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What the papers said 4 April 2018

rfi English, Apr 4

Immigration and asylum; French strikes; and the trade war between China and America.

Centrist daily Le Monde looks at Tuesday night's opening of the parliamentary debate on immigration and asylum in France.

Interior Minister Gérard Collomb launched the proceedings by warning those who might feel the proposed text was too harsh. He was, according to Le Monde, speaking not only to many left-wing MPs who have openly criticised the proposed law but also to those in the presidential majority who have already taken a hostile stance to the proposals and have promised to force through important amendments.

Collomb is on record as saying that the failure of some countries to deal with the problem of illegal immigration has led to the rise of far-right movements and has threatened the very idea of the right to asylum.

Yesterday the minister told parliament that some parts of France are collapsing because they are "submerged" by those demanding asylum.

"If we do nothing," Collomb continued, "France will have to accommodate several hundred thousand people every year".

Gérard Collomb has said that he is open to reasonable amendments to the text but will make no concessions on the essential elements.

Members of his own Republic on the Move party have said they think that's an unpromising way to launch a democratic debate. More than 900 amendments have already been proposed.

Complication or simplification?

Right-wing daily Le Figaro notes the same opening of the parliamentary arm-wrestling, reporting the opinion of the Association of Asylum Judges that the proposed regulatiuons will complicate the business of becoming a political refugee in France rather than the promised simplification.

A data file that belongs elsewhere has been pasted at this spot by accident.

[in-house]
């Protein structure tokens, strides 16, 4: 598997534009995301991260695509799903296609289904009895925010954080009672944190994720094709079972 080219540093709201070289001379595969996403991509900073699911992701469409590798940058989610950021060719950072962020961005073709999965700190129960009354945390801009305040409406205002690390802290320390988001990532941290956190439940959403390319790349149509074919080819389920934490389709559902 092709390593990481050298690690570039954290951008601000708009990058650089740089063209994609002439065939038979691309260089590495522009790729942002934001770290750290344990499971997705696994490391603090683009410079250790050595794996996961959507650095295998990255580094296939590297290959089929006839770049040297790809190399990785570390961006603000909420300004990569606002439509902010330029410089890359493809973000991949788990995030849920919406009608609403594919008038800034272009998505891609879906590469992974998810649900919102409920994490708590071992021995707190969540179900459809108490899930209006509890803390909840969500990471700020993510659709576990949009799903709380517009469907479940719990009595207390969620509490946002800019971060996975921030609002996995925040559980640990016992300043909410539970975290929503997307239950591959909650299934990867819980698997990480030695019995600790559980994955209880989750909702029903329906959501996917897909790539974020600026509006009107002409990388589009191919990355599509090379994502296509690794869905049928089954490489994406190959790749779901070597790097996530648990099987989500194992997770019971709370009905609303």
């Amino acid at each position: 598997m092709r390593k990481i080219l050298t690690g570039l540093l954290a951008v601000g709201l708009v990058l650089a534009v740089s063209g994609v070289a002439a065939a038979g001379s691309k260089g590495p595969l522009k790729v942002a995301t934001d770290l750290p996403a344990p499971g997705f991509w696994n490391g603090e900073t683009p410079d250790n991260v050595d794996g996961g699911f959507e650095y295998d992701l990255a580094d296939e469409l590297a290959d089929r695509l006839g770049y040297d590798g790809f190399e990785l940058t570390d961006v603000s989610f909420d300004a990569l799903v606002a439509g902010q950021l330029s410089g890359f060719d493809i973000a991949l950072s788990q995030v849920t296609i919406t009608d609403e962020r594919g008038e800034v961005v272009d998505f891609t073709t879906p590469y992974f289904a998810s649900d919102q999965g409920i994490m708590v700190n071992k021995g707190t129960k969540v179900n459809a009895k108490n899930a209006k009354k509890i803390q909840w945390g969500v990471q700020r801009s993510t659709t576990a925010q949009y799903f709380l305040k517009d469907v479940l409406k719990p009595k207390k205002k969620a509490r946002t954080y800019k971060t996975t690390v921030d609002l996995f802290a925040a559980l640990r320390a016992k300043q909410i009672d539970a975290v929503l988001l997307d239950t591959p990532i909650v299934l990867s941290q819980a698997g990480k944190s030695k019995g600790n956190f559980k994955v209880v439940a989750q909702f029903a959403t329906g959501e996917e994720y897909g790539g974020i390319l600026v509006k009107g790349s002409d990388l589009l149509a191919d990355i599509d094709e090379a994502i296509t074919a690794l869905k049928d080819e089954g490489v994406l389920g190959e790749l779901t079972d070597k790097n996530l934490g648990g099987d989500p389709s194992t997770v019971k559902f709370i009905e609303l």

Le Figaro also reports that anti-immigration hardliners are worried that some clauses in the bill are actually too soft.

The proposals surrounding family unification, for example, would allow minors who are granted asylum to bring in not only their parents as under the current law, but their brothers and sisters as well. However, the hardline critics note that young girls can claim asylum on the basis that they risk genital mutilation, thus assuring refugee status in France for their entire family. And, warns an unidentified judge, African families can be very large.

Right-wing deputy Éric Ciotti says those two provisions alone will "open the floodgates". Le Figaro says many would-be immigrants will now see their young daughters as the key to a new future in France, warning that the logic of the situation will not be lost on the people-smugglers either.

As things stand, according to Pierre Henri of the France Terre d'Asile NGO, no more than 300 minors demand refugee status every year.

Unions plan spring of discontent

Left-leaning Libération gives the front-page honours to Tuesday’s rail strike, describing the action which paralysed much of the country as a "success" and saying that what is now needed is a concerted effort by strikers in other sectors - students, civil servants, street cleaners, Air France staff - to bring maximum pressure on the government.

The CGT union has called for an all-out nationwide demonstration on 19 April.

The government says it won't happen, since the various protesting groups are all demanding different things: the students are complaining about the new system of allocation to third-level studies, the railworkers want to maintain traditional advantages, the Air France people want more money, hospital workers want better conditions.

Libé says the only unifying element is a desire to resist market liberalisation. Will that be enough to bring the various forces of discontent together and force the government to give in? Libération admits that there are no clear signs of convergence, yet.

Trump's kick in the teeth for China

Le Monde gives space to the trade war being waged between China and Donald Trump's protectionist United States.

The US leaders has raised the stakes by promising to impose a 25 percent import duty on 1,300 technological products, including televisions, cars and dentures. The market is estimated to be worth 40 billion euros this year.

The Chinese embassy in Washington immediately condemned the announcement, promising a proportional reaction against US goods entering China, if the dispute is not resolved by the World Trade Organisation.

So far the trade war has seen American wine and pork chops hit in response to US tariff increases on Chinese steel and aluminium. The latest US targets, including the dentures, have been chosen to hit Chinese exporters while causing minimum discomfort for American consumers.

Clearly, there will be wailing and gnashing of false teeth on both sides of the Pacific.

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